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Moody’s Calms Waters Over State, Local Debt

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In a new report, Moodys Investors Service has moved to calm the waters over whether the credit ratings agency was about to drop the ratings for a widespread number of state and local governments.

In its report, entitled Most Munis Well Insulated from Volatility; Some May Have Exposure, the ratings agency said that while increased downgrades may occur in an environment of diminished market access, we do not expect to see widespread multi-notch downgrades, downgrades below investment grade, or defaults.

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It added that although most municipal issuers are well insulated from shock, some could face diminished market access and higher funding costs in the event of significant capital market volatility.

A downgrade is bad for taxpayers. When a downgrade happens, it means that a municipality's debt is more risky. So that means a state or city downgraded has to offer higher yield, or interest rates, on their bonds to investors. To pay for that higher yield, municipalities either have to, say, raise property taxes, or cut spending.

Moodys new report comes on the heels of Standard & Poor's indicating earlier this week that it will be assessing the ratings of U.S. states and local governments in the context of its downgrade of the U.S. to AA+ status from Triple-A.

Standard & Poor's said that it may be possible for some U.S. state and local governments to maintain Triple-A ratings, despite its downgrade of long-term U.S. federal government debt to double A-plus.

S&P has already dropped ratings for an estimated 11,500 muni bonds worth $120 billion that are generally tied to federal government financing, such as Fannie Mae and Freddie Mac debt, or bond derivatives backed by U.S. Treasuries. Thirteen states are rated Triple-A by S&P.

S&P noted that municipalities can raise taxes and cut deficits to curtail budget deficits.

S&P's Steven Murphy, who runs S&P's U.S. state and local ratings, said his company would meet later this year to decide whether to downgrade U.S. municipalities, using a similar assessment of their budget deficits that it used for federal debt.

Moodys added in its new report that a small number of municipal issuers may face acute stress in the face of hostile market conditions.

Moodys has already warned that it is worried about a handful of states, which it says it could downgrade. The 5 states are Maryland, South Carolina, New Mexico, Tennessee and Virginia, which remain under review.

Maryland, Virginia and New Mexico have comparatively high percentages of federal employees and contracts, the ratings company said.

New Mexico, South Carolina and Tennessee depend more on Medicaid money versus the national average, Moodys said.

Moodys also indicated some states are safer than others and are less vulnerable to a downgrade.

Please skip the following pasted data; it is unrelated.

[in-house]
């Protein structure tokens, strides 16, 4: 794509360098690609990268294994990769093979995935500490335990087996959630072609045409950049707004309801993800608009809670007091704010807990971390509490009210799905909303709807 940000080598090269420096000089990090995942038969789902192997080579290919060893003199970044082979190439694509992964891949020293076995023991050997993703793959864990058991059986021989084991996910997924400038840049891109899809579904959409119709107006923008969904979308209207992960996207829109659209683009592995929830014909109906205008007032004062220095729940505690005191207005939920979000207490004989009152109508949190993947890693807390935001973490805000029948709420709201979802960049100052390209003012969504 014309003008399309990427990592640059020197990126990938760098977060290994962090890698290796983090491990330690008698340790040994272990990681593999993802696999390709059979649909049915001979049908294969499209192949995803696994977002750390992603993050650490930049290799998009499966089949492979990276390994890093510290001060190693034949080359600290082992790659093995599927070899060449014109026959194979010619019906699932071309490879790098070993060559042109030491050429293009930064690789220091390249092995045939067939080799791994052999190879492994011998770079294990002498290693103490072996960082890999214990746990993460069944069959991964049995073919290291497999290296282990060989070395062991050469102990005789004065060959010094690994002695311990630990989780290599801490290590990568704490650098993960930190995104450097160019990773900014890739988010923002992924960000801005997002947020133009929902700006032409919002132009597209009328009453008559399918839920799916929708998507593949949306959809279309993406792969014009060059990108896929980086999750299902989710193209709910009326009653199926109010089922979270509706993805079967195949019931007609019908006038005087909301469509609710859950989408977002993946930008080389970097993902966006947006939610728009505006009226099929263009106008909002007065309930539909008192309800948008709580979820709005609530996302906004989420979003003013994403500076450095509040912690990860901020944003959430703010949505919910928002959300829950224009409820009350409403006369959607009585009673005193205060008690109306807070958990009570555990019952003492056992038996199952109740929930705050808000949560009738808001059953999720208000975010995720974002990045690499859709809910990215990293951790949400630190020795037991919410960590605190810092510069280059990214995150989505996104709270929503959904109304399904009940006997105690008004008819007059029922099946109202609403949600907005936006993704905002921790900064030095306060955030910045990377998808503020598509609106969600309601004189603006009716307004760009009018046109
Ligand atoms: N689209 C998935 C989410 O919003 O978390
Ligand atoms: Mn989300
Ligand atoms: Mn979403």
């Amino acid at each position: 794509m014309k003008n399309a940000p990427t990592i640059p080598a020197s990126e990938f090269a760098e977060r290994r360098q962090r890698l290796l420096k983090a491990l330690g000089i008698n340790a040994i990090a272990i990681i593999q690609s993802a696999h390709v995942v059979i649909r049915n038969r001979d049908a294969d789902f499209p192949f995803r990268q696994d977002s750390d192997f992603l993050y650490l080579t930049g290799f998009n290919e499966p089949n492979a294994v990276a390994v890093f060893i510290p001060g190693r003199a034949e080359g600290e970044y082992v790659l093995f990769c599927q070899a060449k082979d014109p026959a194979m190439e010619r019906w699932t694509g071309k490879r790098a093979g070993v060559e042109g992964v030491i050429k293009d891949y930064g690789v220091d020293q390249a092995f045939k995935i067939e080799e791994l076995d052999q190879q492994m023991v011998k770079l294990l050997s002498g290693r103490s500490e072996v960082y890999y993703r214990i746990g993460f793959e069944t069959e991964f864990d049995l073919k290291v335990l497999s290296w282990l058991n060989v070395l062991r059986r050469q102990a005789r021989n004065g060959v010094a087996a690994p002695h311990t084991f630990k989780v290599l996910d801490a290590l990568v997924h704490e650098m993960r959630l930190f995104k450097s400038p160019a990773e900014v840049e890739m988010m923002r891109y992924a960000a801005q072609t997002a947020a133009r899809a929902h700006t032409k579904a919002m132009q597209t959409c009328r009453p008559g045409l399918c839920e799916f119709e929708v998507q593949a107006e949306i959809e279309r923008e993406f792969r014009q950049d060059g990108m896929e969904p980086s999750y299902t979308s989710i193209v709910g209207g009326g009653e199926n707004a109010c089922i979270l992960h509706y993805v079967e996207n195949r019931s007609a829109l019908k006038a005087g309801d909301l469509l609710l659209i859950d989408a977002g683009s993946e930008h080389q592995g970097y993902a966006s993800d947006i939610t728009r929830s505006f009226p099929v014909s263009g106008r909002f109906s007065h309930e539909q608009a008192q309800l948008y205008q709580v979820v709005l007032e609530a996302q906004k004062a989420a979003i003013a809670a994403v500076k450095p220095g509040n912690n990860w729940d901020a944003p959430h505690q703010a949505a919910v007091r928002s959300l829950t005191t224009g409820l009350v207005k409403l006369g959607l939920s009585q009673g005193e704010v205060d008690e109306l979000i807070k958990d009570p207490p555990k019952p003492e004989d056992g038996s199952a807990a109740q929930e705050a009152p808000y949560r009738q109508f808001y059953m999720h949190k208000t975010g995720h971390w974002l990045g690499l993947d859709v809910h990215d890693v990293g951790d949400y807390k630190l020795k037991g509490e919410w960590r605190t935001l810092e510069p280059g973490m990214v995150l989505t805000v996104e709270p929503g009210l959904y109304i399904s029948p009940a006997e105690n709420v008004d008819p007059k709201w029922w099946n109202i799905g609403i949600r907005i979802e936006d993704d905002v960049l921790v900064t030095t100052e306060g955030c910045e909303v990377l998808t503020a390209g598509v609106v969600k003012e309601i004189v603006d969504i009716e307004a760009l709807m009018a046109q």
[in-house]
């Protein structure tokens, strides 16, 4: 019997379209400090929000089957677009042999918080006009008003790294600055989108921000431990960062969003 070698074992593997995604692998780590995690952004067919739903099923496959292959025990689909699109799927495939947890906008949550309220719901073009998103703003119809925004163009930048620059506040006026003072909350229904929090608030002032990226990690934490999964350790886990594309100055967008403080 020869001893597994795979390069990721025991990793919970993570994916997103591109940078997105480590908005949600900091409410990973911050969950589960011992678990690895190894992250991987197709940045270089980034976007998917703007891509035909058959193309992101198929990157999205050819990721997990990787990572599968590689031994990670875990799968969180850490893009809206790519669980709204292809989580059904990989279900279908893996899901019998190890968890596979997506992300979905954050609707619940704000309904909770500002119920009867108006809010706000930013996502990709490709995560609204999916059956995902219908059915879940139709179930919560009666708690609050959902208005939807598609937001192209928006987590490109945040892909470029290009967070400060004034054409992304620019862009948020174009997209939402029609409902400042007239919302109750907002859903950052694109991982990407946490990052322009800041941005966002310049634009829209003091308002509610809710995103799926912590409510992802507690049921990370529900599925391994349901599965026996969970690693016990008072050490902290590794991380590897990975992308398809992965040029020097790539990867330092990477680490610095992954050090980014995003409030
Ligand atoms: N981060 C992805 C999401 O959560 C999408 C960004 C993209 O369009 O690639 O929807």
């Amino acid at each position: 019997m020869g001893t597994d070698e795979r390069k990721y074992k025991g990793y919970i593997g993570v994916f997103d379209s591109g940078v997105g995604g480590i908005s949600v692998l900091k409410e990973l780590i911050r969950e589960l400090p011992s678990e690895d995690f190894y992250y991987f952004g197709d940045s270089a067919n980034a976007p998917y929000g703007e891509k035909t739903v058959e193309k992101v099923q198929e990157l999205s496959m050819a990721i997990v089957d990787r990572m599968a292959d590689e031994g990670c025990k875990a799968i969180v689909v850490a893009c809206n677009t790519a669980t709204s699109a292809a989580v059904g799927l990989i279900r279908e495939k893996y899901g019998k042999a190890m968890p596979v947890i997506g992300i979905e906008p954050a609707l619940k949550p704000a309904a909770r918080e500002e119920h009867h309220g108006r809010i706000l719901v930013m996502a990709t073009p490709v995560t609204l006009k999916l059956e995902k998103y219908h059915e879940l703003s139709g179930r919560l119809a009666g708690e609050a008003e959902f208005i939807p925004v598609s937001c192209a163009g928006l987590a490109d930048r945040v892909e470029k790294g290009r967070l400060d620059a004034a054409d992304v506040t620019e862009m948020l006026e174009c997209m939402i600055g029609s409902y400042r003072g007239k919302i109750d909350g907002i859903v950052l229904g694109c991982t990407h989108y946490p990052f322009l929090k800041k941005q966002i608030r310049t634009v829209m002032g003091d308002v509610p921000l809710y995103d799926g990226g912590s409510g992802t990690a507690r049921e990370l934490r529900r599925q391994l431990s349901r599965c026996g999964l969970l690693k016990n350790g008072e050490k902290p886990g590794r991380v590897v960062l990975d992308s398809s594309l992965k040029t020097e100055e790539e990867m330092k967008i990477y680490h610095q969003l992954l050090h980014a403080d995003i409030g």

The 10 top-rated states are Alaska, Delaware, Georgia, Indiana, Iowa, Missouri, North Carolina, Texas, Utah and Vermont. They would be cut only in the event that the federal rating is dropped by more than one level, Moodys said.

However, Moodys indicated that most municipal debt is used to finance capital projects, and governments have the ability to defer projects if they cannot finance them at rates that make sense. It added: Even many issuers of short-term cash flow notes for operating purposes could draw down their available cash reserves, if necessary, to handle seasonal cash flow imbalances.

Moodys offered a reminder of what happened in the 2008 and 2009 crisis, where muni issuers deployed a number of strategies during this period of market volatility, including issuing debt on less favorable terms, drawing down their own internal funds, securing direct bank loans, or seeking other alternatives to market financing.

But Moodys did say that an exact repetition of these tactics will be unlikely because tax revenues and balanced sheets have still not fully recovered to 2007 levels, leaving most municipal issuers somewhat weaker today than they were prior to the last major market disruption.

It also said even in the deteriorated economic environment of the past three years, a small minority of municipal issuers have issued long-term debt to fund current operations.

These include even some of the most battered states with poor finances, including California, Illinois, Arizona, Connecticut, Ohio and New Jersey. But Moodys said even those states still carry the highest profile in terms of ratings in the municipal market.

S&P said in its new report released this past Tuesday that the key for state or local government's ability to keep stronger credit characteristics than the federal government is a predictable institutional framework; a high degree of fiscal flexibility; and independent treasury management.

Only a handful of state and local governments carry S&P's highest rating, but the ratings agency said "we expect that many of these obligors, particularly those with relatively low levels of funding interdependencies with the federal government or those that, in our view, are likely to manage declines in federal funding without weakening their credit profile, should be able to retain ratings above the U.S. sovereign rating.